Why It’s Not About Hormones!

Some Menstrual Migraine Facts

Migraine is the second most common headache condition next to Tension-type Headache.  Up to one fourth of all women have migraine, and of those, 60% experience migraine without aura episodes in at least two thirds of their menstrual cycles.  Menstrual Migraine is in the top five disabling conditions for women and is now classified as either ‘Pure menstrual’ Migraine or ‘Menstrual-related’ Migraine.

Why Hormones are Assumed to be the Problem

There is no doubt that a fall in oestrogen levels triggers headache for some women and for this reason it is assumed that hormones are the problem; those poor hormones… they are blamed for (almost) everything!  Hormones are not the problem.  Yes, you read that correctly, hormones are not the problem.

Clinical Observations

I have always been intrigued by a couple of clinical observations.

1. Why do a significant number of women not only experience headache around Day 1 (fall in/decreased oestrogen) of their cycle but also at mid cycle/ovulation when there is increased estrogen?


2. Why is menstrual migraine often just on one side? Surely hormones affect both sides of the head equally – unquestionably then a headache caused by hormones would be bilateral (on both sides of the head simultaneously) or ‘all-over’.

What Research Has Confirmed

Furthermore research has confirmed that the hormonal profiles of women experiencing menstrual migraine are no different to those of women without menstrual migraine (how can it be hormones then?).1  This has prompted one of the world’s leading authorities in this area, Professor Elizabeth Loder, to suggest that there has to be another factor in the menstrual migraine condition; ‘… an abnormal response in the central nervous system to normal fluctuations of hormones.’2 i.e. the issue lies within the central nervous system.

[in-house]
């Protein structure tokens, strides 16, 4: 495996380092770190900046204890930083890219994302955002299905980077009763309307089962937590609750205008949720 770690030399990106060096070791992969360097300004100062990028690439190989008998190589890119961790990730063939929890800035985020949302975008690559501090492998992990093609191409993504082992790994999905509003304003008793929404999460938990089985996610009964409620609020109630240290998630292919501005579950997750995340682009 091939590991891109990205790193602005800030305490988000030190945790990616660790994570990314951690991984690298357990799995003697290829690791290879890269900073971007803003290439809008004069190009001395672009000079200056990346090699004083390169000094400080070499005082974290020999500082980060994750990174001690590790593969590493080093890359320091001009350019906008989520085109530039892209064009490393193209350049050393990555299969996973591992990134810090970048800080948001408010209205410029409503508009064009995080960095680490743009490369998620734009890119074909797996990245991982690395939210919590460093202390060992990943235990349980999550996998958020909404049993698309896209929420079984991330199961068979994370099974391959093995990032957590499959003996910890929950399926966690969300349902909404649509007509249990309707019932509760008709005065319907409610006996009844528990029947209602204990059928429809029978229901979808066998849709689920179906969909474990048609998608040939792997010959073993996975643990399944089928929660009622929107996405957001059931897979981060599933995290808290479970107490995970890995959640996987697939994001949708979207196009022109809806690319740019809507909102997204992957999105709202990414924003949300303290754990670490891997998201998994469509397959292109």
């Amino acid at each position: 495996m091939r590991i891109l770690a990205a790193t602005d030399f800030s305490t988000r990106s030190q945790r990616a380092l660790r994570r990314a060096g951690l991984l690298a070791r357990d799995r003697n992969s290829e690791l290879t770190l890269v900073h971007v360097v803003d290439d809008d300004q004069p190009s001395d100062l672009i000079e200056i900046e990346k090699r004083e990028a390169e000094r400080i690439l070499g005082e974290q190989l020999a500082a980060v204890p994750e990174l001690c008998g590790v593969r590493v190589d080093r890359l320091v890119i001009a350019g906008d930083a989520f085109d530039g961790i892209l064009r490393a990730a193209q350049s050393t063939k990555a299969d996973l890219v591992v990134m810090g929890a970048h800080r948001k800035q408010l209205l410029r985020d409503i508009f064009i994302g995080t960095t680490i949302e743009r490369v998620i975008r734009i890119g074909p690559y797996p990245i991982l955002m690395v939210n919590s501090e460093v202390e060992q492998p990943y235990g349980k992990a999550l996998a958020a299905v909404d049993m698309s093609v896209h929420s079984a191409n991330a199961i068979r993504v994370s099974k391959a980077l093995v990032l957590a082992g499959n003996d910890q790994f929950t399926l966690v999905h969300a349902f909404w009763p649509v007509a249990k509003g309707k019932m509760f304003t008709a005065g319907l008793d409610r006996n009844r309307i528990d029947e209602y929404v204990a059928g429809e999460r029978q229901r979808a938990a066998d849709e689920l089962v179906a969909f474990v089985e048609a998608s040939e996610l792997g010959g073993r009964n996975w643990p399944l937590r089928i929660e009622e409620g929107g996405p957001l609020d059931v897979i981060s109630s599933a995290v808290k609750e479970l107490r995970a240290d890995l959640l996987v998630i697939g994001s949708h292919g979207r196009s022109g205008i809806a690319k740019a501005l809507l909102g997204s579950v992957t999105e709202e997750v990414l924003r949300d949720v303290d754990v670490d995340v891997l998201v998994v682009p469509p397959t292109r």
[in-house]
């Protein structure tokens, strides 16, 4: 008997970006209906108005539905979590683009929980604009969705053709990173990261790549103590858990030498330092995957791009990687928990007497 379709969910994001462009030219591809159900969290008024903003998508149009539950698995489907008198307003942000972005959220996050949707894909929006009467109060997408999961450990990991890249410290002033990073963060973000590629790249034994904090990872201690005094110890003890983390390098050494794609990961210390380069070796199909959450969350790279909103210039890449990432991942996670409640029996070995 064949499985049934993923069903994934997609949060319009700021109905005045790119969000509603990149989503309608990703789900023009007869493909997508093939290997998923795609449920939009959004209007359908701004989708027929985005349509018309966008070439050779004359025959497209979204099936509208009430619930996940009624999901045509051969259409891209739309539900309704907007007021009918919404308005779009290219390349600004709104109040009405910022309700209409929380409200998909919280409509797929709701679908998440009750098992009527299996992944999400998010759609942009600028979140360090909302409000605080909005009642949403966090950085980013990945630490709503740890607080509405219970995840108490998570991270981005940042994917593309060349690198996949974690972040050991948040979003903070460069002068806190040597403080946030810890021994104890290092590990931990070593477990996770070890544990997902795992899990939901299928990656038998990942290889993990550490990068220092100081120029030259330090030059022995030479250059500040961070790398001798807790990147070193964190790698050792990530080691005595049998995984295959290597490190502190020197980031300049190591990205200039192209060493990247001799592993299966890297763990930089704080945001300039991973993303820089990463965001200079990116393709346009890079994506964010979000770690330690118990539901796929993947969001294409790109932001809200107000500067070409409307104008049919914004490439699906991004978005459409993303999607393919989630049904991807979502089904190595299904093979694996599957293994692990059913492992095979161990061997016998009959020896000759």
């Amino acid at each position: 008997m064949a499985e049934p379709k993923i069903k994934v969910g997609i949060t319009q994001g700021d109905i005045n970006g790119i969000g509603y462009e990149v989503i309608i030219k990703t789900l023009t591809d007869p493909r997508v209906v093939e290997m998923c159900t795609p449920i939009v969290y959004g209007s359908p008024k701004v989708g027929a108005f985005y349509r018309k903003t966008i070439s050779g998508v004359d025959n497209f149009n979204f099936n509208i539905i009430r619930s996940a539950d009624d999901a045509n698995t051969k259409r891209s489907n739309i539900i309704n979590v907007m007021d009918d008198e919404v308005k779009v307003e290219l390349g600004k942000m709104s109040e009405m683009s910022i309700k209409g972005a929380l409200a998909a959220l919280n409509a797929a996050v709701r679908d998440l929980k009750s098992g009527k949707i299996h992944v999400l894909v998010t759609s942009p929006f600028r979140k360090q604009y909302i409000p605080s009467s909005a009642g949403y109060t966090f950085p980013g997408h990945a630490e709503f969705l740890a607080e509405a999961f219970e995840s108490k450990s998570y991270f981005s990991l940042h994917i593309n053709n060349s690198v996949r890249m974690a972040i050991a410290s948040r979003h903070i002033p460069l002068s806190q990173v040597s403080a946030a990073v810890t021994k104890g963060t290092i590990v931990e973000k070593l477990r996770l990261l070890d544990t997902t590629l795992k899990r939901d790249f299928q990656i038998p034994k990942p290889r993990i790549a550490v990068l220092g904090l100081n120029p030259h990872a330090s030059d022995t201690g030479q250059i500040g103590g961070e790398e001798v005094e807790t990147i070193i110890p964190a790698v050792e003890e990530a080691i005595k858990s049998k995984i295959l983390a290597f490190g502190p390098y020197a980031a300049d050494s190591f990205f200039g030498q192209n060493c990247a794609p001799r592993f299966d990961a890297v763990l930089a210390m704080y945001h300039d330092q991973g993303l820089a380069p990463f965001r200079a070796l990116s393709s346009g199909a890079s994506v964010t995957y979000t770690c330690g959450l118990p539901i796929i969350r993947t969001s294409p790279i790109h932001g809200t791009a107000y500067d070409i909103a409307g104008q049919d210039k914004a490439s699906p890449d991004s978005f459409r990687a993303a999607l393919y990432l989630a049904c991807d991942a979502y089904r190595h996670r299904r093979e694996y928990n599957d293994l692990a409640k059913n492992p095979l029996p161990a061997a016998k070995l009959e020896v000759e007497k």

More recently research3 has discovered exactly that – the brainstems of Menstrual Migraineurs are SENSITISED (the brainstem filters information from structures inside the head, this information then travels to the cortex, which is that part of the brain responsible for interpreting what is happening in our bodies).  Hormonal changes trigger activity (subtle expansion and contraction) of blood vessels within the head4 – this activity is normal and occurs (around Day 1 AND mid-cycle) for every woman.  However, there is virtual exaggeration of this increased, normal activity as it passes through a sensitised brainstem on the way to the cortex.  The cortex receives this magnified or exaggerated activity and interprets this as harmful and the response is to warn the body i.e. head pain.

Perhaps it is easier if we consider the brainstem to be an audio speaker, and a sensitised brainstem is an audio speaker with the volume control turned up.  When there is increased activity (subtle expansion and contraction) or ‘noise’ of the blood vessels, this is amplified to a level equal to shouting at the cortex… and we know what it’s like to be shouted at!

Why Triptan Medication is Effective in Menstrual Migraine

This is why the ‘triptans’, medication developed specifically for migraine are effective in relieving Menstrual Migraine5,6 – the triptans DE-sensitise the brainstem7,8 – they don’t change hormonal levels!  But of course this is only temporary because the triptans do not address the reason for sensitisation; surely the best approach is to identify the reason for sensitisation of the brainstem and eliminate it.

Elementary Neuro Anatomy